M surely did some embarrassing David Brent/ Dad dancing there! Who knew a woman could do Dad dancing?

Charlie Dibsdale
Charlie Dibsdale
1 year ago
Reply to  Katharine Eyre

What a superb new word for English! It just fits the situation.

Claire Dunnage
Claire Dunnage
1 year ago
Reply to  Katharine Eyre

Yes, but, unfortunately, they are winning awards for it.

Kate Heusser
Kate Heusser
1 year ago
Reply to  Claire Dunnage

Until the awards organisations realise how badly that devalues their prestige.

Cathy Carron
Cathy Carron
1 year ago
Reply to  Claire Dunnage

…but look who’s giving out the recent award, a Kennedy, who has not done much with her own life, and was once married to the (accused) sexually inappropriate Governor of NY Cuomo. I had a brief interaction with her a few decades ago, very haughty herself and full of self-importance, not so different from Meghan herself.

Last edited 1 year ago by Cathy Carron
Kate Heusser
Kate Heusser
1 year ago
Reply to  Claire Dunnage

Until the awards organisations realise how badly that devalues their prestige.

Cathy Carron
Cathy Carron
1 year ago
Reply to  Claire Dunnage

…but look who’s giving out the recent award, a Kennedy, who has not done much with her own life, and was once married to the (accused) sexually inappropriate Governor of NY Cuomo. I had a brief interaction with her a few decades ago, very haughty herself and full of self-importance, not so different from Meghan herself.

Last edited 1 year ago by Cathy Carron
Peter B
Peter B
1 year ago
Reply to  Katharine Eyre

That sounds like David Brent or Alan Partridge – I can hear Alan mispronouncing the word now ! Nothing amusing (or harmless) about the Harry and Meghan show though.

Charlie Dibsdale
Charlie Dibsdale
1 year ago
Reply to  Katharine Eyre

What a superb new word for English! It just fits the situation.

Claire Dunnage
Claire Dunnage
1 year ago
Reply to  Katharine Eyre

Yes, but, unfortunately, they are winning awards for it.

Kate Heusser
Kate Heusser
1 year ago
Reply to  Peter B

Ha!
I should have read your comment before adding my own.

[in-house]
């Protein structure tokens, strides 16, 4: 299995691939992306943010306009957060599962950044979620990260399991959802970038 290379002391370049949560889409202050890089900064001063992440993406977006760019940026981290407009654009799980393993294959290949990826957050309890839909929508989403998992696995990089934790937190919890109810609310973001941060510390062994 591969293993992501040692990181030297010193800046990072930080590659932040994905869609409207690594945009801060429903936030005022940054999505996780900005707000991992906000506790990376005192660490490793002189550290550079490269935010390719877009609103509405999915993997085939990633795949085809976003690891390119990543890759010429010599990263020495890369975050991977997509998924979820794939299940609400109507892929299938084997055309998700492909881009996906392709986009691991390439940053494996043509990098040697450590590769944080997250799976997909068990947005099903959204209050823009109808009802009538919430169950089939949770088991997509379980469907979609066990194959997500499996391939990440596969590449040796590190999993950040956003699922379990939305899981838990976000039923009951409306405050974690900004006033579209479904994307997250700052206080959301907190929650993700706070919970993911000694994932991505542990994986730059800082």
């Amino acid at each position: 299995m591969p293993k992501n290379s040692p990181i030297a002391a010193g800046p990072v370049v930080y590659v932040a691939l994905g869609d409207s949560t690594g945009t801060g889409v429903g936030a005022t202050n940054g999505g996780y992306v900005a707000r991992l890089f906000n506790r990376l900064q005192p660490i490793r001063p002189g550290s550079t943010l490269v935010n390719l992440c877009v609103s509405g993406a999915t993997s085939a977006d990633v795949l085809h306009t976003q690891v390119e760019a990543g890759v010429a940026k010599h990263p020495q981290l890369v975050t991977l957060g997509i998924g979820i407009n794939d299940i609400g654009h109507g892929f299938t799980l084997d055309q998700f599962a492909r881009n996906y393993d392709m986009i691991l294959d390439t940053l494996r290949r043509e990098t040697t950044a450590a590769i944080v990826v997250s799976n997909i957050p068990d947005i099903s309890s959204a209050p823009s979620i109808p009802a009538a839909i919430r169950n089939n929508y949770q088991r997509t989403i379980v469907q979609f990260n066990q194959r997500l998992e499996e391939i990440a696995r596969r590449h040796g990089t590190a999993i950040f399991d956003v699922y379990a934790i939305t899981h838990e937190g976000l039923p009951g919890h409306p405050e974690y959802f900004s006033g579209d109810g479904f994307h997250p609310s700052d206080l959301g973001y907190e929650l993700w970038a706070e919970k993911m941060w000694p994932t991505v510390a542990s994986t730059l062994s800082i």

Last edited 1 year ago by Kate Heusser
Cathy Carron
Cathy Carron
1 year ago
Reply to  Peter B

Harry and Meghan in expounding that what they are doing is ‘for the greater good of society’ had to create a delusion of self-importance and grandeur as that’s the only way they could rationalize their new capitalist adventures.

elizabeth shannon
elizabeth shannon
1 year ago
Reply to  Peter B

Peter, the thing is, as far as I understand it, Harry can go back if he chooses.

Katharine Eyre
Katharine Eyre
1 year ago
Reply to  Peter B

But Harry and Meghan seem to believe that everything they’re doing is for the benefit of society as a whole and that without their selfless leadership and guidance we’ll all be lost…
Narcissistic delusions of grandeur. It’s hard to watch, but somehow I’m incapable of looking away. In German, you have an excellent word for such situations: “Fremdschämen“. It’s a bit like cringing, but it involves you watching someone behave in such an insane way that you actually feel ashamed FOR them

Kate Heusser
Kate Heusser
1 year ago
Reply to  Peter B

Ha!
I should have read your comment before adding my own.

Last edited 1 year ago by Kate Heusser
Cathy Carron
Cathy Carron
1 year ago
Reply to  Peter B

Harry and Meghan in expounding that what they are doing is ‘for the greater good of society’ had to create a delusion of self-importance and grandeur as that’s the only way they could rationalize their new capitalist adventures.

elizabeth shannon
elizabeth shannon
1 year ago
Reply to  Peter B

Peter, the thing is, as far as I understand it, Harry can go back if he chooses.

Steve Murray
Steve Murray
1 year ago
Reply to  Katharine Eyre

Wonderful analysis.

Sally Willcock
Sally Willcock
1 year ago
Reply to  Katharine Eyre

Beautifully written, do you write professionally? I used to be able to rustle up a mean paragraph or two, but life’s stresses have more or less finished my brain off. However, I couldn’t have done this – the thoughts and comparisons – just perfect – thank you.

Katharine Eyre
Katharine Eyre
1 year ago
Reply to  Sally Willcock

No, not professionally. But I do write on the platform Medium for fun. Thanks for the compliment.

Katharine Eyre
Katharine Eyre
1 year ago
Reply to  Sally Willcock

No, not professionally. But I do write on the platform Medium for fun. Thanks for the compliment.

Kate Heusser
Kate Heusser
1 year ago
Reply to  Katharine Eyre

The ‘Somewheres’ v ‘Anywheres’ conflict neatly exemplified.

Jacquie Watson
Jacquie Watson
1 year ago
Reply to  Katharine Eyre

But harry didn’t shake it off, did he? He and his wife proceeded to throw very large stones, over and over again. Put themselves in the limelight, and then proceed to blame the press for anything and everything they blamed the RF for?? The behavior of quite mentally ill people OR self entitled dicks.

Peter B
Peter B